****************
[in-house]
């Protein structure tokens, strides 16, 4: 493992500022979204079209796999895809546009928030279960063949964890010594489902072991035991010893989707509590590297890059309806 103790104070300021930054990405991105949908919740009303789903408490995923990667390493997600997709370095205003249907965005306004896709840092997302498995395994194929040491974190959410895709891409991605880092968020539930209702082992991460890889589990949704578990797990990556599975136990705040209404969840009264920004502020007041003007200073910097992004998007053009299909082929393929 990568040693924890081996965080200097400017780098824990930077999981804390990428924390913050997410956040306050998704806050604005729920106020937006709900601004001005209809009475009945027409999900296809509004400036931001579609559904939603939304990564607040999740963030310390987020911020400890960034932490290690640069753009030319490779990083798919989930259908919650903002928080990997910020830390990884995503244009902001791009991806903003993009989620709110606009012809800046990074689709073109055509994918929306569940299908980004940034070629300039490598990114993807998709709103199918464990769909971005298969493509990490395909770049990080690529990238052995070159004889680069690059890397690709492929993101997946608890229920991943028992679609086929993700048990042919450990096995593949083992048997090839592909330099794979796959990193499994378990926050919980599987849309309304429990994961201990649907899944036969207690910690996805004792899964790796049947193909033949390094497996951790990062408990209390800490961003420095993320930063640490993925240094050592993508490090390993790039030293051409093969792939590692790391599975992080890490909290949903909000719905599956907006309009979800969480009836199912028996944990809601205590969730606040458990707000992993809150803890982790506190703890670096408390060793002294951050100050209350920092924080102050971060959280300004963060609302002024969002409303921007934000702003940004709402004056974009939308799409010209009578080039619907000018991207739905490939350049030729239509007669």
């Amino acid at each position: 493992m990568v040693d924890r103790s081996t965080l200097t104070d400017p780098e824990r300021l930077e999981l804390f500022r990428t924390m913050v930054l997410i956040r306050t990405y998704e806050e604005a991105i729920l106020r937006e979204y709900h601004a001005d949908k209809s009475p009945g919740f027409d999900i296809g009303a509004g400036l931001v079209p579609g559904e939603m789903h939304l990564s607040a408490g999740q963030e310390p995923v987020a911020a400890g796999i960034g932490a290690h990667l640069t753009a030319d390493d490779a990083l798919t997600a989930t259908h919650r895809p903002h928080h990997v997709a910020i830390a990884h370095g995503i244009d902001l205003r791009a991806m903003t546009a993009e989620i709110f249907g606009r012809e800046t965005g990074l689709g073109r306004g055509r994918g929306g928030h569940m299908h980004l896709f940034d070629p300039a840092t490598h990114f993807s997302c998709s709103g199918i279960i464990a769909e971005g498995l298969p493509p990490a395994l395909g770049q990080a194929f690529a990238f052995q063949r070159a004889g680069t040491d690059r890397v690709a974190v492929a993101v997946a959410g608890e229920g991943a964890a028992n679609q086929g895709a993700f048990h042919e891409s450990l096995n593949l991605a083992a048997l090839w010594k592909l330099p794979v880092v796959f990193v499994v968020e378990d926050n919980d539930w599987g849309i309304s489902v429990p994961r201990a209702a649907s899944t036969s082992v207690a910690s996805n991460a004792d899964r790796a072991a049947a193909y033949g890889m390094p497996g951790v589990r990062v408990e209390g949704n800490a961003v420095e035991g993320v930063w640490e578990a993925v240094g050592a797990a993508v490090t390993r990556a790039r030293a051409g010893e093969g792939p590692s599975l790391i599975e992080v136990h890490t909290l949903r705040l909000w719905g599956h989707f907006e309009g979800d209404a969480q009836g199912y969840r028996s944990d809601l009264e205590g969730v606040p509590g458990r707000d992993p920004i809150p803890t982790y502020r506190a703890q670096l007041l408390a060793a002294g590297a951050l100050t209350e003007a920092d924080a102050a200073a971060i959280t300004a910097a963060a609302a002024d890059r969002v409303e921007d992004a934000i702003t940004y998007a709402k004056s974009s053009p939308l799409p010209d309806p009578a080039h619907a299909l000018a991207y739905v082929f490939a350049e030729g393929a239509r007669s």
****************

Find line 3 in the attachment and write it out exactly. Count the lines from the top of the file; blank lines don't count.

């Amino acid at each position: 493992m990568v040693d924890r103790s081996t965080l200097t104070d400017p780098e824990r300021l930077e999981l804390f500022r990428t924390m913050v930054l997410i956040r306050t990405y998704e806050e604005a991105i729920l106020r937006e979204y709900h601004a001005d949908k209809s009475p009945g919740f027409d999900i296809g009303a509004g400036l931001v079209p579609g559904e939603m789903h939304l990564s607040a408490g999740q963030e310390p995923v987020a911020a400890g796999i960034g932490a290690h990667l640069t753009a030319d390493d490779a990083l798919t997600a989930t259908h919650r895809p903002h928080h990997v997709a910020i830390a990884h370095g995503i244009d902001l205003r791009a991806m903003t546009a993009e989620i709110f249907g606009r012809e800046t965005g990074l689709g073109r306004g055509r994918g929306g928030h569940m299908h980004l896709f940034d070629p300039a840092t490598h990114f993807s997302c998709s709103g199918i279960i464990a769909e971005g498995l298969p493509p990490a395994l395909g770049q990080a194929f690529a990238f052995q063949r070159a004889g680069t040491d690059r890397v690709a974190v492929a993101v997946a959410g608890e229920g991943a964890a028992n679609q086929g895709a993700f048990h042919e891409s450990l096995n593949l991605a083992a048997l090839w010594k592909l330099p794979v880092v796959f990193v499994v968020e378990d926050n919980d539930w599987g849309i309304s489902v429990p994961r201990a209702a649907s899944t036969s082992v207690a910690s996805n991460a004792d899964r790796a072991a049947a193909y033949g890889m390094p497996g951790v589990r990062v408990e209390g949704n800490a961003v420095e035991g993320v930063w640490e578990a993925v240094g050592a797990a993508v490090t390993r990556a790039r030293a051409g010893e093969g792939p590692s599975l790391i599975e992080v136990h890490t909290l949903r705040l909000w719905g599956h989707f907006e309009g979800d209404a969480q009836g199912y969840r028996s944990d809601l009264e205590g969730v606040p509590g458990r707000d992993p920004i809150p803890t982790y502020r506190a703890q670096l007041l408390a060793a002294g590297a951050l100050t209350e003007a920092d924080a102050a200073a971060i959280t300004a910097a963060a609302a002024d890059r969002v409303e921007d992004a934000i702003t940004y998007a709402k004056s974009s053009p939308l799409p010209d309806p009578a080039h619907a299909l000018a991207y739905v082929f490939a350049e030729g393929a239509r007669s």